Back at the workroom, Bert’s pal Anthony is still hooting. Speaking loudly enough so that he can be heard by all the homosexual men whose gayness is surrounding him on every side, Anthony says, “Honestly, the mannequin’s boobs don’t look anything like my wife’s! … Sometimes I motorboat ’em!” Anthony then places his face against a mannequin’s chest and demonstrates “motorboating,” an activity he relishes and that he certainly couldn’t do with a man. Unless…
No! Anthony doesn’t think those thoughts. “I’m the boobie monster!” he says, presumably in lieu of the confused sobs welling up inside him. “I love boobs!”
The women arrive. This is the big moment, the pre-fab disaster that serves as the foundation for the entire episode. Now, the designers will learn that the fashion advice they got from the men was hilariously wrong. These ladies are going to be so upset! Perhaps one of them will slap her husband with a cue card.
Yet the producers’ best-laid plans—well, they’re laid plans, at least—are foiled. It turns out that the husbands gave pretty good advice to the designers. The only significant change with the arrival of the wives is that now, EVERYONE is talking about boobs. No matter what the question is, “boobs” is the answer, like one of those Match Game ’74 episodes where everybody on the panel is all liquored up.
Olivier struggles with his couple, annoyed with the fact that Jeff’s wife, Suzanne, does not regard him with the obeisance to which he is accustomed. He wishes that Suzanne would “come to me and shut up.” It seems like a recipe for fiery conflict, but as Olivier fumbles, Jeff defends him and reassures Suzanne that the weird-talking fashion elf really does know what he’s doing. Jeff does this partly to keep the peace but also because he is the kind of guy who curries favor with the alpha male in any given situation, and at the moment, that is Olivier (barely).
Everyone pities Bryce. He misses his boyfriend, and he cries about that a little bit. Plus, his pink dress isn’t looking so hot. “Bryce has this hot pink,” Viktor says, “that’s almost like an anti-diarrheal medicine. It just makes me want to go to the bathroom so bad.” Listen, Viktor, you seem like a nice guy, and it looks if you’re going to be around for a while. So you really need to work on those interview-room zingers. It’s great that you’re not pushing that oh-my-Lord-Of-The-Rings business anymore—that was a non-starter—but still, you’ve got to do better than this mess. First of all, just say “Pepto-Bismol.” It has a lot of snappy consonant sounds for that extra edge. Second, you’re describing the side effects not of pink Pepto-Bismol, but of Imodium, which is green. D-minus.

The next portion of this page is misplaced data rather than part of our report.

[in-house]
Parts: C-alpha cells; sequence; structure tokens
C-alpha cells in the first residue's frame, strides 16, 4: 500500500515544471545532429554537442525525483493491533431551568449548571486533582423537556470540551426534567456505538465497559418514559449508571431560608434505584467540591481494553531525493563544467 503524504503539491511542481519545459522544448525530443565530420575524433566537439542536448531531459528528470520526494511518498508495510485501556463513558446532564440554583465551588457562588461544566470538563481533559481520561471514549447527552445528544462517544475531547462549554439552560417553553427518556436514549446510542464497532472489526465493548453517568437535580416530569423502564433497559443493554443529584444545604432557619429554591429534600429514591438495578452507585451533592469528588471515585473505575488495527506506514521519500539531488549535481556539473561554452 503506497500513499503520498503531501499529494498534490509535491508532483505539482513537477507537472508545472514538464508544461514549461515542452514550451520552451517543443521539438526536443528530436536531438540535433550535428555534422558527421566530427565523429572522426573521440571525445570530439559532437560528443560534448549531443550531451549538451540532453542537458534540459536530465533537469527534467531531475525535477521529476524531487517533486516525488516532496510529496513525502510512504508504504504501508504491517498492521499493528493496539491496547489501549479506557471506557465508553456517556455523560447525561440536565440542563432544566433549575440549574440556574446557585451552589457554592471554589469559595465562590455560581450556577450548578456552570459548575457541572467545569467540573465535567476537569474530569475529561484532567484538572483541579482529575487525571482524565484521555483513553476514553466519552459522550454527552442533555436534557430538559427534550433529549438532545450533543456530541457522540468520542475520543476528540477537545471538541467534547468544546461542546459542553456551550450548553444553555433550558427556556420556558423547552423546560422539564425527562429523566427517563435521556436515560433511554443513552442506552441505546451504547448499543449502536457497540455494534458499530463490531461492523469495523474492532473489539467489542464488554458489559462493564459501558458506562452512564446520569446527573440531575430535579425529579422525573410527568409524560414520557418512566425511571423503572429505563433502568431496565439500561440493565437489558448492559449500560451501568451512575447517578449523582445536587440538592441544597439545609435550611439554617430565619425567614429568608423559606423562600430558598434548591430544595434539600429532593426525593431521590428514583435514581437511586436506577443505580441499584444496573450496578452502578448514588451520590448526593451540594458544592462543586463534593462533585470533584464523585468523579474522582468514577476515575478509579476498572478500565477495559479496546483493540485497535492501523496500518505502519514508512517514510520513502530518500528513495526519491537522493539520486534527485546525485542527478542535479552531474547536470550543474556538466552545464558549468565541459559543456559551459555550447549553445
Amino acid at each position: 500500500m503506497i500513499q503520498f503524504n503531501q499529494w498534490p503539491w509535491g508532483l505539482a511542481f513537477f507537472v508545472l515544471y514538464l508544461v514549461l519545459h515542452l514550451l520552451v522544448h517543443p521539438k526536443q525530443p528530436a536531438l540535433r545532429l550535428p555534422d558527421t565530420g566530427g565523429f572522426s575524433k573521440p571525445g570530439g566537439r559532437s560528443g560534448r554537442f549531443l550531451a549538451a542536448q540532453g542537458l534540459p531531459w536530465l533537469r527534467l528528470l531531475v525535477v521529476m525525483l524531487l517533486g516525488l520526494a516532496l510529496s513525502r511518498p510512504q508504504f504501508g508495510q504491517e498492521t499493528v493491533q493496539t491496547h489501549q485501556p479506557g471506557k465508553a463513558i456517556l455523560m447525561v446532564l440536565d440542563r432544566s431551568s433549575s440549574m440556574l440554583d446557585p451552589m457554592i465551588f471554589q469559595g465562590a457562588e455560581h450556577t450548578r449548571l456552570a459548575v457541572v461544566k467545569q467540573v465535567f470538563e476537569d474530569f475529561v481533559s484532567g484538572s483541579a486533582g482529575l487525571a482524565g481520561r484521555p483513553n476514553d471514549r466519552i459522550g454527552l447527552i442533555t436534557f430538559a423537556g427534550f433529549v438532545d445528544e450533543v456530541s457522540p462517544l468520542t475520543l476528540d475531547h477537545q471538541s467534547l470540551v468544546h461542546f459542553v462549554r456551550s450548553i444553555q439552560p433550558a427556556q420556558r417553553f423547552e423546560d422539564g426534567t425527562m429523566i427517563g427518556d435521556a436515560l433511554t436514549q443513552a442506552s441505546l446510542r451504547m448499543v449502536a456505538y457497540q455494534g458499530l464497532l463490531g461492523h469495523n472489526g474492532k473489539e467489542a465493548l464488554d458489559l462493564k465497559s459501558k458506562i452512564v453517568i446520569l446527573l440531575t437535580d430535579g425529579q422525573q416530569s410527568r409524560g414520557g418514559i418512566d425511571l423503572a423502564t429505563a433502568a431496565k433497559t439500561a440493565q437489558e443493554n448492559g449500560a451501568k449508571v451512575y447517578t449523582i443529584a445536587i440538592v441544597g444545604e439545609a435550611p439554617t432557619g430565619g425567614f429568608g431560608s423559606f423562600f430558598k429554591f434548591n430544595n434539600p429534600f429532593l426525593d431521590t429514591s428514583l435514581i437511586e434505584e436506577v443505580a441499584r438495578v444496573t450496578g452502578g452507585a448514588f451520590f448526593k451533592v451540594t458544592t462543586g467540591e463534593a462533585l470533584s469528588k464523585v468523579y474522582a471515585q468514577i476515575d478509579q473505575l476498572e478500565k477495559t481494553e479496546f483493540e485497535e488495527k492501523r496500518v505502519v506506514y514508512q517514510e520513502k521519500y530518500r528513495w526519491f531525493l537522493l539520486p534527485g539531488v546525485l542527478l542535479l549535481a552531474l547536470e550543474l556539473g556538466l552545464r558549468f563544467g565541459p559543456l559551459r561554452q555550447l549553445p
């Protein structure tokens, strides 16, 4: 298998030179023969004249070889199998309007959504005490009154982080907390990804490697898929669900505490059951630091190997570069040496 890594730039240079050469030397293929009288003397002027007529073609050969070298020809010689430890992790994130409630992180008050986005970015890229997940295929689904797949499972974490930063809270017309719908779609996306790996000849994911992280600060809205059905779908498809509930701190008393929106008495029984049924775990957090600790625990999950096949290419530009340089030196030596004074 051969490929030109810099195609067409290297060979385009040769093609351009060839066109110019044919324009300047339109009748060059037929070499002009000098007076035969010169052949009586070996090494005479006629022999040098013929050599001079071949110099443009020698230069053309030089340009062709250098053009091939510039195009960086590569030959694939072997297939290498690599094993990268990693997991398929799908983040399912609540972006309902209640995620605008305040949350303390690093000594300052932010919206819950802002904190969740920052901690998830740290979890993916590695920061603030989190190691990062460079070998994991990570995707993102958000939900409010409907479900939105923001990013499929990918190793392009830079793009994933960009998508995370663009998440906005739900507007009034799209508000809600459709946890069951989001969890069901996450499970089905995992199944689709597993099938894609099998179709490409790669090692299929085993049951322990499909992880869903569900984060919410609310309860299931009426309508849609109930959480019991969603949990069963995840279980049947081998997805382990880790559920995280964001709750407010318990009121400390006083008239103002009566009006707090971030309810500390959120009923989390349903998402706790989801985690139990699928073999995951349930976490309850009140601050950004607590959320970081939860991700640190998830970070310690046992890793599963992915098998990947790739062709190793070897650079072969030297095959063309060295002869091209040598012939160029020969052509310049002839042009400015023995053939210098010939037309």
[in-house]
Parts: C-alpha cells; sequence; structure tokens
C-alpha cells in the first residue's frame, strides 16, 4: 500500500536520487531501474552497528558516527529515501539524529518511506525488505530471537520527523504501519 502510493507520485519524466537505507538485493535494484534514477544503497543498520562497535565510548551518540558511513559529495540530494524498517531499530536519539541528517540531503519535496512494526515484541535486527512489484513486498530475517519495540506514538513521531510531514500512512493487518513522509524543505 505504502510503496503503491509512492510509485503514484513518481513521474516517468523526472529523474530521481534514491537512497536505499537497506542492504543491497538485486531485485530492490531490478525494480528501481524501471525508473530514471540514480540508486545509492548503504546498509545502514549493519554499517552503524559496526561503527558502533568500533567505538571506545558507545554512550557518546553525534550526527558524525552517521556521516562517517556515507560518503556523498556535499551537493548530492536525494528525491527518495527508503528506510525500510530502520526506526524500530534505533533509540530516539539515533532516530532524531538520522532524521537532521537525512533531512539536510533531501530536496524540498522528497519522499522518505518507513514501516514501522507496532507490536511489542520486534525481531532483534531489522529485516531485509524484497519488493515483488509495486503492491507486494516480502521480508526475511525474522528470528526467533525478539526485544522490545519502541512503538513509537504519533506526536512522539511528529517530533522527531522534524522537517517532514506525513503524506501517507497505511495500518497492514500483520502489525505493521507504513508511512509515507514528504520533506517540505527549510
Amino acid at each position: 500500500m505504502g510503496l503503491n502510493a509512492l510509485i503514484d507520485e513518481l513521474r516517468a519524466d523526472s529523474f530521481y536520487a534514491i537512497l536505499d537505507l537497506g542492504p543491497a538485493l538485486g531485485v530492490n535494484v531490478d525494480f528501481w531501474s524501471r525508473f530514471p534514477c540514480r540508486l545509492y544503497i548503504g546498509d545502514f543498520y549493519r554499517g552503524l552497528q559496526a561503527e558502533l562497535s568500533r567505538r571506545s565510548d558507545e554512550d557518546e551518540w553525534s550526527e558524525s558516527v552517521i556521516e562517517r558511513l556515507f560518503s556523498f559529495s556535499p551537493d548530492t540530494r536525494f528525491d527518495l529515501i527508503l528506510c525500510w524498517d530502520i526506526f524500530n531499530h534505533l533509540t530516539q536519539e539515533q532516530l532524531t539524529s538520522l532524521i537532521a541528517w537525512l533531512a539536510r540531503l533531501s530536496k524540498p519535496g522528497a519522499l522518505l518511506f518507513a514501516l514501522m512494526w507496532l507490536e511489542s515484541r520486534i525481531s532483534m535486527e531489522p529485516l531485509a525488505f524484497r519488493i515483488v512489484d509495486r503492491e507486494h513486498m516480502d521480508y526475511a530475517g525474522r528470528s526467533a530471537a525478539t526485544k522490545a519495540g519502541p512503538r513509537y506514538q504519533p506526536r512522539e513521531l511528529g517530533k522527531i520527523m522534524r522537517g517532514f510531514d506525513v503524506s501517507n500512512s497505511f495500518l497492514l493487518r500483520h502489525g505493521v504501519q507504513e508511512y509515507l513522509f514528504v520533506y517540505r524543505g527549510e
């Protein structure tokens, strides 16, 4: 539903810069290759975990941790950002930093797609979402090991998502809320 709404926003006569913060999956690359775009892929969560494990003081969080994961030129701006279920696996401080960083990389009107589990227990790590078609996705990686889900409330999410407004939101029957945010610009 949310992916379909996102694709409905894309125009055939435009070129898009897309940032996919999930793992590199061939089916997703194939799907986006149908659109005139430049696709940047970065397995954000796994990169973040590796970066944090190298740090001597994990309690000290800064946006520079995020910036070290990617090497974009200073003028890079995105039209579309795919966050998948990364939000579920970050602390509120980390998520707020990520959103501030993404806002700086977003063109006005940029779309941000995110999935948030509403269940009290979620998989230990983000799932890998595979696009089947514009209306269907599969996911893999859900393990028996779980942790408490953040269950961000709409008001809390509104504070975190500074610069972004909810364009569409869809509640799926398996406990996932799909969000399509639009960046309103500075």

The next day, Tim visits. He says to Olivier, “You have time-management issues.” Sensing a more powerful pair of boots to lick, husband-client Jeff turns on Olivier and chirps, “You WERE going slow yesterday!” Despite his usual lethargy, it takes Olivier only a split-second to fire a death gaze in Jeff’s general direction, a “Ffffffuuuuuuuuuuck you” look that appears well worn. I suspect it was visited on any number of intransigent fashion-school classmates back in Olivier’s jolly old England days.
Aside from this, though, the workroom is remarkably free of drama. (And frankly, even the conflict around Olivier feels somewhat manufactured—his clients are supportive, and their complaints are mild.) The unshakeable calm must have sent the producers into despair during taping. They put 27 people in a hot, stuffy workroom. That represents 702 possible permutations in which one person could call another a bitch. Yet not once does such a thing happen. It’s the perfect storm of, well, un-storminess. Seriously, almost nothing happens in this episode.